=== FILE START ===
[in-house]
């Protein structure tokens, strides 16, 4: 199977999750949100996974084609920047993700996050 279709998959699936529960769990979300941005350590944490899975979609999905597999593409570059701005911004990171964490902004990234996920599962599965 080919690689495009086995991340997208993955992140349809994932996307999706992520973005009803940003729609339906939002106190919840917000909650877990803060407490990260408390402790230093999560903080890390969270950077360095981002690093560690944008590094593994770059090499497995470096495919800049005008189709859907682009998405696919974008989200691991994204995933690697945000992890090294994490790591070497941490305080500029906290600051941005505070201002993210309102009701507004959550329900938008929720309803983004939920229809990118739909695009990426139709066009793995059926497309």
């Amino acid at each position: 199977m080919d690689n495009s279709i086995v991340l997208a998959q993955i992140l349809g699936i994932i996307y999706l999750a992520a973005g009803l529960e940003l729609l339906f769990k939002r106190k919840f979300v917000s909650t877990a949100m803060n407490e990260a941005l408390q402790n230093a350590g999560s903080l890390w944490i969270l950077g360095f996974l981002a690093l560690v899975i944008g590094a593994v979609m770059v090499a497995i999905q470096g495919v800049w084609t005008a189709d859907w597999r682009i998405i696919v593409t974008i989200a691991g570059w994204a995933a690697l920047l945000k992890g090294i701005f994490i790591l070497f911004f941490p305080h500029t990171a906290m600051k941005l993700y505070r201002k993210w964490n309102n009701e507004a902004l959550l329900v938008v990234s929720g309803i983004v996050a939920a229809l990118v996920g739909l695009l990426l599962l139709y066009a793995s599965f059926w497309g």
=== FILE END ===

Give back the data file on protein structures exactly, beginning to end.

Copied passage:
[in-house]
């Protein structure tokens, strides 16, 4: 199977999750949100996974084609920047993700996050 279709998959699936529960769990979300941005350590944490899975979609999905597999593409570059701005911004990171964490902004990234996920599962599965 080919690689495009086995991340997208993955992140349809994932996307999706992520973005009803940003729609339906939002106190919840917000909650877990803060407490990260408390402790230093999560903080890390969270950077360095981002690093560690944008590094593994770059090499497995470096495919800049005008189709859907682009998405696919974008989200691991994204995933690697945000992890090294994490790591070497941490305080500029906290600051941005505070201002993210309102009701507004959550329900938008929720309803983004939920229809990118739909695009990426139709066009793995059926497309």
């Amino acid at each position: 199977m080919d690689n495009s279709i086995v991340l997208a998959q993955i992140l349809g699936i994932i996307y999706l999750a992520a973005g009803l529960e940003l729609l339906f769990k939002r106190k919840f979300v917000s909650t877990a949100m803060n407490e990260a941005l408390q402790n230093a350590g999560s903080l890390w944490i969270l950077g360095f996974l981002a690093l560690v899975i944008g590094a593994v979609m770059v090499a497995i999905q470096g495919v800049w084609t005008a189709d859907w597999r682009i998405i696919v593409t974008i989200a691991g570059w994204a995933a690697l920047l945000k992890g090294i701005f994490i790591l070497f911004f941490p305080h500029t990171a906290m600051k941005l993700y505070r201002k993210w964490n309102n009701e507004a902004l959550l329900v938008v990234s929720g309803i983004v996050a939920a229809l990118v996920g739909l695009l990426l599962l139709y066009a793995s599965f059926w497309g």